1. Inhalt
  2. Navigation
  3. Weitere Inhalte
  4. Metanavigation
  5. Suche
  6. Choose from 30 Languages


Borodin Quartet (pt. 2 of 2)

This time, quartets by Beethoven and Shostakovich - and one by a fascinating if little known composer by the name of German Galynin.

Beethoven and Shostakovich are two composers with much in common - but also many differences, explained cellist Vladimir Balshin to DW in an interview for DW: "It's a difference in mentality. Beethoven, socialized in a European Catholic tradition, is a child of Western culture through and through. Even when his music sounds completely tragic and sad, he remains optimistic deep inside. That makes him principally different from Shostakovich, a thoroughly Soviet man. Even the most cheerful passages in Shostakovich have a pessimistic aftertaste. And his blackness is a deep, despairing, hopeless blackness. That is what he sought to convey."

Another tragic figure in Russian music is German Galynin, who grew up in an orphanage in the 1920's. At age nineteen and a student at the Moscow Conservatory, he volunteered for service in World War II. Ten years later, he was diagnosed with schizophrenia and spend the last years of his short life in an asylum. He died in 1966. But during that short life, Galynin was considered a great talent.

Dmitri Shostakovisch's fourteenth string quartet is considered a relatively cheerful work. He wrote most of it in 1973 in Aldeburgh, England, as a guest of the composer Benjamin Britten. He dedicated the quartet to a good friend, Sergei Shirinski, then the cellist in the Borodin Quartet. Shostakovisch's music has many codes and hidden messages. Here, for example, he quotes a theme in the aria "Sergei my dear man" from his opera “Lady Macbeth of Mzensk” - referring this time not to the opera's protagonist but to Sergei Shirinski. At the end, with a sense of restless anticipation, the cello soars above the other three instruments. This quartet has in fact been described as an "ode to the cello."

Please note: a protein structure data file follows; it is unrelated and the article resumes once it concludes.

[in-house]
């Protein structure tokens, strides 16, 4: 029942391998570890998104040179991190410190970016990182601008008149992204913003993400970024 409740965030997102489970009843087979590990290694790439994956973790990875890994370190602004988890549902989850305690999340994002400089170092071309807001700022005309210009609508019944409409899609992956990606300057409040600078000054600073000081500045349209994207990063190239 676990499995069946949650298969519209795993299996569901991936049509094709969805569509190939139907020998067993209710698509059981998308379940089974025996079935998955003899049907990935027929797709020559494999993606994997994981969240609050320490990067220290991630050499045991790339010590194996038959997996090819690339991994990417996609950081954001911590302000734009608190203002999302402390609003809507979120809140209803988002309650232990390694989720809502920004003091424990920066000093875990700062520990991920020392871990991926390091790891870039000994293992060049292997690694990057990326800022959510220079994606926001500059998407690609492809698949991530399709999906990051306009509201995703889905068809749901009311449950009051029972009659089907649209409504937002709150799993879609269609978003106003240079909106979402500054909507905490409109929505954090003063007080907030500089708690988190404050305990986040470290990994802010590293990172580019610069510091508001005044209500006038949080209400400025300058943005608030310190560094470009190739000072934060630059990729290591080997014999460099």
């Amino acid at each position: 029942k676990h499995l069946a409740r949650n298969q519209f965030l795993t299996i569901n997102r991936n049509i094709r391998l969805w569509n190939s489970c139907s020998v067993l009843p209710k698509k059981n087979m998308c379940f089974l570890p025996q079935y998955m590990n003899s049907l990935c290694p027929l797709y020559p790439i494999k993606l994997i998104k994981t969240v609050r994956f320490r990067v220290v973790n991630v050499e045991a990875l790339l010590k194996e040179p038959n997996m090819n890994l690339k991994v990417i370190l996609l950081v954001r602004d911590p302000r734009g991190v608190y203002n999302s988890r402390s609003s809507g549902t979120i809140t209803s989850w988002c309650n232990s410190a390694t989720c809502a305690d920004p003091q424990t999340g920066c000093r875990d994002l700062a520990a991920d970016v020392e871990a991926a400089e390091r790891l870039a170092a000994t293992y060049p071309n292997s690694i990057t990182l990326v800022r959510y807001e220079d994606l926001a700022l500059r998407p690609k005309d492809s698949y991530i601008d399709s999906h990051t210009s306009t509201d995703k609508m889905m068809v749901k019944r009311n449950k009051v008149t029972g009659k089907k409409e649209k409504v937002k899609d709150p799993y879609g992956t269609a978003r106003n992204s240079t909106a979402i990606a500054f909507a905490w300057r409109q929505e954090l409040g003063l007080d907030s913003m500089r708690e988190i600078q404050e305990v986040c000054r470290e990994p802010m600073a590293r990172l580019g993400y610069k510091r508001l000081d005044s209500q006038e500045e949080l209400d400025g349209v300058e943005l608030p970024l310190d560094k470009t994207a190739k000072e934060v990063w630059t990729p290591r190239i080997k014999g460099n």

Wrapping up our own three-year encounter with the Borodin Quartet, we'll hear their take on the final movement of Beethoven's String Quartet No. 11.

German Galynin (1922-1966)
String Quartet No. 2 in F Minor
Borodin Quartet
Recorded by Deutsche Welle (DW) in La Redoute, Bonn on September 9, 2014

Dmitri Shostakovisch (1906-1975)
String Quartet No. 14 in F-sharp Major, op. 142
Borodin Quartet
Recorded by Deutsche Welle (DW) in the City Museum, Siegburg on September 11, 2014

Ludwig van Beethoven (1770-1827)
String Quartet No. 11 in F Minor, op. 98, finale
Borodin Quartet
Recorded by Deutsche Welle (DW)in La Redoute, Bonn, on September 9, 2014

Rebroadcasting rights: one broadcast before January 18, 2016

Audios and videos on the topic